‘What kind of pills?’ I asked.
‘For his heart.’
Bert’s eyes glistened with tears. He struggled to say something but couldn’t. With remarkable calm, Janice searched through his pockets.
‘Maybe he forgot them?’ I said.
‘I put them in myself,’ Janice said and tapped over his pockets. ‘Mr Oxley, where is your nitroglycerin?’
Bert again tried to say something but still couldn’t. He clutched his heart and staggered to one side like a drunk, before falling down. I rushed to his side and frantically searched through his pockets.
‘Call an ambulance!’ Kevin shouted.
Janice leaned closer to Bert. His mouth opened and closed, as his eyes darted from Kevin to me and back to Janice. All he managed to get out was a strangled ‘Ssssh …’ His eyes were shot with blood.
Saliva gathered at the corner of Bert’s mouth and started to ooze. His eyes bulged. Everyone in the restaurant was looking at us, paralysed by the shock. The waiter informed us the ambulance was on the way.
Janice tapped Bert gently on the cheek. ‘Mr Oxley? Blink if you hear me,’ she said. Bert continued to stare at the ceiling.
When the ambulance took Bert and Kevin away, I stayed behind with Janice.
‘I don’t get it,’ she said. ‘The pills were in his pocket.’
‘Maybe he lost them?’
She shook her head.
‘I checked before we left. His wife insists he has to carry a spare, but he …’
‘Did he change his jacket just before he left? Kevin sometimes does this,’ I said.
Janice’s face was pale. Her hands were still trembling when the waiter brought us some brandy. I downed mine and ordered another. Janice sat on the stool and stared blankly at her glass without touching it.
‘I remember putting them there, before we left.’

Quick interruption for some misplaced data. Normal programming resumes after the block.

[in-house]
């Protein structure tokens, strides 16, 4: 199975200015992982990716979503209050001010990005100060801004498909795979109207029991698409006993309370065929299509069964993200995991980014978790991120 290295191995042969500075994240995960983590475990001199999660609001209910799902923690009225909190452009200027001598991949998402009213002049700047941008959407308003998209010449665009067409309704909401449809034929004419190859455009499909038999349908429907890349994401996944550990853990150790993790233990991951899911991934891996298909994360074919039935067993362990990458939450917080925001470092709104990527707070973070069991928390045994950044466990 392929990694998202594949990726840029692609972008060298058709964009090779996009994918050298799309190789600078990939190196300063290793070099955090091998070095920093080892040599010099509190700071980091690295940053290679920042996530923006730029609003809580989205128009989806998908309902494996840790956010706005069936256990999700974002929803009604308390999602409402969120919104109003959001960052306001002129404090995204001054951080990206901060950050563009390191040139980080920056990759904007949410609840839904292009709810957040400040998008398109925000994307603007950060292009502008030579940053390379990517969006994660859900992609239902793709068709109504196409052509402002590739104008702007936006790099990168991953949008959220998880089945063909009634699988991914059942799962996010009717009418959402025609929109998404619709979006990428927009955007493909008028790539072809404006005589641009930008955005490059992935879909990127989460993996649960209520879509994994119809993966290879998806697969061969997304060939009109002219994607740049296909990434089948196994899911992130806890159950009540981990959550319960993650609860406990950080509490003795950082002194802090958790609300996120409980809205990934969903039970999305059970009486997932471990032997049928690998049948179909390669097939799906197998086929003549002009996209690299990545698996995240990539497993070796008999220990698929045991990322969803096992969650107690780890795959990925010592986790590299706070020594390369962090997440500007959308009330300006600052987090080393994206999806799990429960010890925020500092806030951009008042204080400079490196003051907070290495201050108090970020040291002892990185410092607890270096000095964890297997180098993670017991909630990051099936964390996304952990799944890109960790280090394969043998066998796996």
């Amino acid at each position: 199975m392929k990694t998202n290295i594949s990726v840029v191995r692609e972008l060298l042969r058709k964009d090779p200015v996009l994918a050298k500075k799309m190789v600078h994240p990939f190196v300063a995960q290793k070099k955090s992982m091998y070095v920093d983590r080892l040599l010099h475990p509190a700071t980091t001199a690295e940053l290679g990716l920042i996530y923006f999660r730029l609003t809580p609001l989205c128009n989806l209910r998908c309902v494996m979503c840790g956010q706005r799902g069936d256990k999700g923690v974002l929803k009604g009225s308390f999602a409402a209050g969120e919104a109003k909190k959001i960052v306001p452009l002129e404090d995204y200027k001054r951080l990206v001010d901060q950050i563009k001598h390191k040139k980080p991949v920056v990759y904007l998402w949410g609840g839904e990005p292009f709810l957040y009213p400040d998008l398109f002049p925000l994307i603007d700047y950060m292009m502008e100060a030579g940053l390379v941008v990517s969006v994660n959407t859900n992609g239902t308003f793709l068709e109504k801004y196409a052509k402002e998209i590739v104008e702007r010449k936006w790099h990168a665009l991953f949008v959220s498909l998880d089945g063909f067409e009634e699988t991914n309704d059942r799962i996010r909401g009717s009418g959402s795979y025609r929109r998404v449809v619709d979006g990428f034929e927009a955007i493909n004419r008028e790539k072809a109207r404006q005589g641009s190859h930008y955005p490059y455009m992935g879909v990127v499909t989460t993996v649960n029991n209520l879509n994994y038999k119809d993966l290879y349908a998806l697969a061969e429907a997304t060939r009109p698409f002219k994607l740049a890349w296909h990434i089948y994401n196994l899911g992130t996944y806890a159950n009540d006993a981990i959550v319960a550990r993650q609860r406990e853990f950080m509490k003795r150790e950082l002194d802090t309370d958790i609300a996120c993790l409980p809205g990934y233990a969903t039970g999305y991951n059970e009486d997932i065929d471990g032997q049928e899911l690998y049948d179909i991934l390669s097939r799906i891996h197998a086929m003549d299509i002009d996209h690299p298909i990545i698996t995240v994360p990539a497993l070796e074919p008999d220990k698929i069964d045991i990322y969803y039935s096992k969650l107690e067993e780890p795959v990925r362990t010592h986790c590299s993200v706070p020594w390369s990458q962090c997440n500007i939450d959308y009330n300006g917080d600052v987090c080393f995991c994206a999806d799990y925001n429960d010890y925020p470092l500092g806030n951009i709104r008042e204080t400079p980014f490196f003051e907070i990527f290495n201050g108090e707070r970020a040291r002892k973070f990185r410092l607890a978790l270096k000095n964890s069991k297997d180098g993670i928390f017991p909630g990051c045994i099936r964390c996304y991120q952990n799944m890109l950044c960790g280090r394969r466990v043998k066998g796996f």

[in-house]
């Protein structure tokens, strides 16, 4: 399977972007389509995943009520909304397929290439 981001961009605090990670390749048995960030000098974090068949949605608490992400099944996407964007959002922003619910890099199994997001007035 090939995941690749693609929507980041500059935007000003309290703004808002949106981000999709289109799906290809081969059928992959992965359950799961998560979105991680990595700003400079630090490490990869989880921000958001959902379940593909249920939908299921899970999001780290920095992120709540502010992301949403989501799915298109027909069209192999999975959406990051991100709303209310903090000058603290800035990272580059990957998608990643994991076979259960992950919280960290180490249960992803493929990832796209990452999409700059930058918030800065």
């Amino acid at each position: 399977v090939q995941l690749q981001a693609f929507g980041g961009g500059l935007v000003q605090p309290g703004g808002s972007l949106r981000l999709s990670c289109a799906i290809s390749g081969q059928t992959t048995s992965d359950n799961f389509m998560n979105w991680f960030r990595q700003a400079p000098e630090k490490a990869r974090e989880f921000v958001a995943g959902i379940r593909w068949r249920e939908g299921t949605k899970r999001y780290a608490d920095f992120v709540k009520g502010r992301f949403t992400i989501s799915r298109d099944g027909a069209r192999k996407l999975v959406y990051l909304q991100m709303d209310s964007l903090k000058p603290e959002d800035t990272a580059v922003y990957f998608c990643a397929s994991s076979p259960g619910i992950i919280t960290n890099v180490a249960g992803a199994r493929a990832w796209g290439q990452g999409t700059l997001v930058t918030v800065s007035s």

‘He’ll be alright,’ I said, but when my phone rang a few minutes later, restlessness nestled into the pit of my stomach. Kevin was calling to tell me Bert Oxley had died of a heart attack. Janice understood what had happened before I told her.
‘I’m sorry,’ I said. ‘Will you be alright?’
She nodded, her eyes hollow, as though she was retreating into a blank space behind them.
‘I haven’t worked for him for that long.’
‘Still, I’m sure he …’
They say not to speak ill of the dead, but I struggled to think of something positive to say about Bert. I signalled to the waiter for the bill.
‘Janice, would you like to share a cab?’
‘Thanks,’ she said. ‘I’ll be alright.’
Despite my attempts to pick up the check, Janice insisted on paying for the brandy. She unzipped her purple purse, made of fake leather. As she pulled out her wallet, something rolled over inside her bag. I pretended to brush a piece of dirt off my pants so I could take a closer look.
There it was. A tiny bottle of pills with Oxley’s name and thick black letters spelling ‘nitroglycerin’. Janice caught my gaze and held it for a few moments. There wasn’t even a hint of surprise on her face.
‘You know what,’ she said. ‘I’d love to share that cab after all.’